As a candidate for state office, one of the things you need to deal with is a deluge of surveys and candidate questionnaires. Some are from groups you have heard about, like the UEA, and others are much more obscure, like Pink Guns (a pro gun-pro homosexuality group in SLC). Part of the dilemma is trying to figure out which ones to respond do and which ones not.
That brings me to today's survey. Rather than letting you wonder where I stand on certain issues, I thought it would be useful to post my survey responses here and then elaborate on the positions taken since little opportunity is given elsewhere to do so.
Equality Utah sent me a questionnaire about my perspectives on the homosexual rights agenda (click to enlarge):
Here are the topics covered in the survey:
Anti-Discrimination Housing Laws
Two of the questions regarded anti-discrimination housing laws. I don't think they are necessary because I don't believe that discrimination is a real problem in our community. I have rented to "alternative lifestyle" tenants before and had a very good experience being their landlord. As far as I am concerned, asking about sexual orientation on a rental application and rejecting applications based on orientation is simply a poor business practice and because of that, I do not believe it is happening at a discernible level in our community.
Two questions regarded a same-sex couple's right to share health insurance and inherit property. There is no law currently barring someone from willing their property to someone else upon death. Therefore changing inheritance laws is unnecessary. Also, health insurance companies have the right to choose whether to cover same-sex couples under different policy guidelines than traditional couples. This is a matter for the private markets, not the government.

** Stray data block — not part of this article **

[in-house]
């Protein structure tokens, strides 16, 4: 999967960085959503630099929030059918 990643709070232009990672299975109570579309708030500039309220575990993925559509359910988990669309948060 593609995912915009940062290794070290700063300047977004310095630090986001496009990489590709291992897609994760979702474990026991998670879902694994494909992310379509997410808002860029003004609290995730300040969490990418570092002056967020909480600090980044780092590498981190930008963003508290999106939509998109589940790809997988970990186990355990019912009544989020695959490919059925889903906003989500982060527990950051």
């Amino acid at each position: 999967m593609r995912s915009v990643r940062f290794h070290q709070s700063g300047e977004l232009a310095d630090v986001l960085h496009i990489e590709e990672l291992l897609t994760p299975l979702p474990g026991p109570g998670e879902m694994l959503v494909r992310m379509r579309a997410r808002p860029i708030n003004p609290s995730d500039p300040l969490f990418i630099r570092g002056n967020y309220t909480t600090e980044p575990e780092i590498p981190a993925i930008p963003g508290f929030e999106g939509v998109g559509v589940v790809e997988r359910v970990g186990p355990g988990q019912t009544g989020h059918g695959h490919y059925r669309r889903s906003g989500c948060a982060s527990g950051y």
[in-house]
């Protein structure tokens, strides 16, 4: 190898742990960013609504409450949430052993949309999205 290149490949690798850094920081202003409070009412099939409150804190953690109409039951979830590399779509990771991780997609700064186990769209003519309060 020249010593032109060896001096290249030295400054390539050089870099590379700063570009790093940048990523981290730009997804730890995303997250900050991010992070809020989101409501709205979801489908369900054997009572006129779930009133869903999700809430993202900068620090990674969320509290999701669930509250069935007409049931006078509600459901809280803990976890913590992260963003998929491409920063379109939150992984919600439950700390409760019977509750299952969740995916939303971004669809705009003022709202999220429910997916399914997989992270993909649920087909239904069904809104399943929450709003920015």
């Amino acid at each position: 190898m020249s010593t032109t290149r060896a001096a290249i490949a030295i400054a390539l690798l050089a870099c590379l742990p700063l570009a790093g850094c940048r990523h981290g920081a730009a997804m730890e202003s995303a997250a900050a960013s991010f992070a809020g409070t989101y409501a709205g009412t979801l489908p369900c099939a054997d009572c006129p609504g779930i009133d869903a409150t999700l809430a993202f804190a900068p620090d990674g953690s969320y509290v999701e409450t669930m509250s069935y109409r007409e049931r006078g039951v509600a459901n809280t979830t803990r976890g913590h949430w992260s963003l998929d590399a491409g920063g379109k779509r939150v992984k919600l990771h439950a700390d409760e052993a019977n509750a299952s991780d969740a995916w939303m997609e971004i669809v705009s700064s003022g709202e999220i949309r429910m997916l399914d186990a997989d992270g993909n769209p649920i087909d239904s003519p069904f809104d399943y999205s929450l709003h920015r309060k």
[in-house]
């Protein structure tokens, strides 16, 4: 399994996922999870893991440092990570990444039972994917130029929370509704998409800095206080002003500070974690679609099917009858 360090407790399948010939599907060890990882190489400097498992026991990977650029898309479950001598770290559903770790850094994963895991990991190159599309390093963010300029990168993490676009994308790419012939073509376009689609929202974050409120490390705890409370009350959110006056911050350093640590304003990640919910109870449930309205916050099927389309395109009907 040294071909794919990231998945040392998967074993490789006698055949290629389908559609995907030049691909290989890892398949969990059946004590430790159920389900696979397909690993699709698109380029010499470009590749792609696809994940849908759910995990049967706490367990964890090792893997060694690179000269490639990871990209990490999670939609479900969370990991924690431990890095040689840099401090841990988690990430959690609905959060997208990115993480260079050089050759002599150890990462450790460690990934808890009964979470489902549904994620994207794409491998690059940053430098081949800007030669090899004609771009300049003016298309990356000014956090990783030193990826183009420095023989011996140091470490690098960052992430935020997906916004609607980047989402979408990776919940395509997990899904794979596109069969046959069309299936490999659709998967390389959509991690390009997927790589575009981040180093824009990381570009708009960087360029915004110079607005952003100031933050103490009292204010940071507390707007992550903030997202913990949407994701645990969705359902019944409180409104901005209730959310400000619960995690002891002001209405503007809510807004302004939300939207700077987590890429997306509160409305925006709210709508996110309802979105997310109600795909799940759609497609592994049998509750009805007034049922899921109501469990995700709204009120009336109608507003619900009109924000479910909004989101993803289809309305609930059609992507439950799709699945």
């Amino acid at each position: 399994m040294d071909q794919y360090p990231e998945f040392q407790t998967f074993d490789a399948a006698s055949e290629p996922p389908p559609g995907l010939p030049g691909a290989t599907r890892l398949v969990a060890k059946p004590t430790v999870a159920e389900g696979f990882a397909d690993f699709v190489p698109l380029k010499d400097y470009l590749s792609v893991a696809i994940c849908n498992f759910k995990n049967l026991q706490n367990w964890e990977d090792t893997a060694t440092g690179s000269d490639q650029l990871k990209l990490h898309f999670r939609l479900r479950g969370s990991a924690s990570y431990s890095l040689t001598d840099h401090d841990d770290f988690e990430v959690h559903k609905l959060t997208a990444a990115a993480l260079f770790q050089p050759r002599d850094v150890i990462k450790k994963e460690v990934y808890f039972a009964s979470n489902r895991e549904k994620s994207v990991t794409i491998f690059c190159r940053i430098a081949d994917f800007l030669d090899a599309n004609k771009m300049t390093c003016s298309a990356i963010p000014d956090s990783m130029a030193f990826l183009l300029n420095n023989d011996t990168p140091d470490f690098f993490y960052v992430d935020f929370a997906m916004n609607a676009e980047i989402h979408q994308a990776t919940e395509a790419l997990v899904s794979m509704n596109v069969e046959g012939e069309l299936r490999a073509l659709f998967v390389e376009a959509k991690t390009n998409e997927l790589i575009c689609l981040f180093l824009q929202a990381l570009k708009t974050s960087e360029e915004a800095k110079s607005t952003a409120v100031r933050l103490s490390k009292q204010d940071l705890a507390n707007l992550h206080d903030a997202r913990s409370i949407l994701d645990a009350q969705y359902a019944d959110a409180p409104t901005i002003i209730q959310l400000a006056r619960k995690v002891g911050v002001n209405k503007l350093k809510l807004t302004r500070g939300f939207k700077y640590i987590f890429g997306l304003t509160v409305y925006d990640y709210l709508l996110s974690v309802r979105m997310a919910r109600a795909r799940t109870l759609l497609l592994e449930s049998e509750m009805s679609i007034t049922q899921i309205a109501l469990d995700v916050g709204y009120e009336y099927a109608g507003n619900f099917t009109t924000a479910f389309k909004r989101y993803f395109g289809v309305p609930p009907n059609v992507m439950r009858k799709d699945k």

I am unsure what this question was getting at. Do people have the right to enter into a same-sex relationship and cohabitate? Sure. Does that require an act of the legislature to condone? It does not.
Two of the questions regarded allowing same-sex couples to adopt and provide foster care. I am absolutely opposed to this idea. History has proven that children are best reared in a home with a father and a mother. Creating and condoning yet another less than perfect situation, which can be likened to the unfortunate cases of single-parent households, exposes children to challenges that would prove detrimental to future generations.
Finally, one of the questions regarded hospital visits. I believe this should be handled on a hospital basis and not through the legislature. I think its reasonable that friends and family, however defined, should be able to visit the sick. Perhaps lobbying these institutions would bear results without resorting to the legislature for recourse.